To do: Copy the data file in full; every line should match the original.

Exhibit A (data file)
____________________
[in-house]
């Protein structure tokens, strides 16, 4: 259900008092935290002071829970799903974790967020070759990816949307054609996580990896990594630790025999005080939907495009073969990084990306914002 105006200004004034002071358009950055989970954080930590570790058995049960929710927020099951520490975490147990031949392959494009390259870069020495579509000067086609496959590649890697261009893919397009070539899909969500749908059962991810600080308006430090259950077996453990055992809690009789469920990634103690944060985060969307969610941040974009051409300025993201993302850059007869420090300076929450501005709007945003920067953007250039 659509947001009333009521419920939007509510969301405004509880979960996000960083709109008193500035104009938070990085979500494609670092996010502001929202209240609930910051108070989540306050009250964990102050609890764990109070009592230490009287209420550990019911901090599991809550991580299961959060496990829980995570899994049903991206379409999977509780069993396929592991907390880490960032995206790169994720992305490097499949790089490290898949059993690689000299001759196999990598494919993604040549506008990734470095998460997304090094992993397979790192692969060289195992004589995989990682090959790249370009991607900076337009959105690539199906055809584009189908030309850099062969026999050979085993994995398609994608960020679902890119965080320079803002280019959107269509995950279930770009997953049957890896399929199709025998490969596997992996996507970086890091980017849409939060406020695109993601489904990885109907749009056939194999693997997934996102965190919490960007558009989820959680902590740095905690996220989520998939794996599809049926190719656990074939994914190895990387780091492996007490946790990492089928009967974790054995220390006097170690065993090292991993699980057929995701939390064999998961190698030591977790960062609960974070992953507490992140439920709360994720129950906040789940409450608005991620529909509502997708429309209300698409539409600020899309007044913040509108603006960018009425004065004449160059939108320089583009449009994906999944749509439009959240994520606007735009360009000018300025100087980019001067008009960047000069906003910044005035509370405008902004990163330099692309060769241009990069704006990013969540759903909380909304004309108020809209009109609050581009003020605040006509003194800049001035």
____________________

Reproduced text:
[in-house]
């Protein structure tokens, strides 16, 4: 259900008092935290002071829970799903974790967020070759990816949307054609996580990896990594630790025999005080939907495009073969990084990306914002 105006200004004034002071358009950055989970954080930590570790058995049960929710927020099951520490975490147990031949392959494009390259870069020495579509000067086609496959590649890697261009893919397009070539899909969500749908059962991810600080308006430090259950077996453990055992809690009789469920990634103690944060985060969307969610941040974009051409300025993201993302850059007869420090300076929450501005709007945003920067953007250039 659509947001009333009521419920939007509510969301405004509880979960996000960083709109008193500035104009938070990085979500494609670092996010502001929202209240609930910051108070989540306050009250964990102050609890764990109070009592230490009287209420550990019911901090599991809550991580299961959060496990829980995570899994049903991206379409999977509780069993396929592991907390880490960032995206790169994720992305490097499949790089490290898949059993690689000299001759196999990598494919993604040549506008990734470095998460997304090094992993397979790192692969060289195992004589995989990682090959790249370009991607900076337009959105690539199906055809584009189908030309850099062969026999050979085993994995398609994608960020679902890119965080320079803002280019959107269509995950279930770009997953049957890896399929199709025998490969596997992996996507970086890091980017849409939060406020695109993601489904990885109907749009056939194999693997997934996102965190919490960007558009989820959680902590740095905690996220989520998939794996599809049926190719656990074939994914190895990387780091492996007490946790990492089928009967974790054995220390006097170690065993090292991993699980057929995701939390064999998961190698030591977790960062609960974070992953507490992140439920709360994720129950906040789940409450608005991620529909509502997708429309209300698409539409600020899309007044913040509108603006960018009425004065004449160059939108320089583009449009994906999944749509439009959240994520606007735009360009000018300025100087980019001067008009960047000069906003910044005035509370405008902004990163330099692309060769241009990069704006990013969540759903909380909304004309108020809209009109609050581009003020605040006509003194800049001035």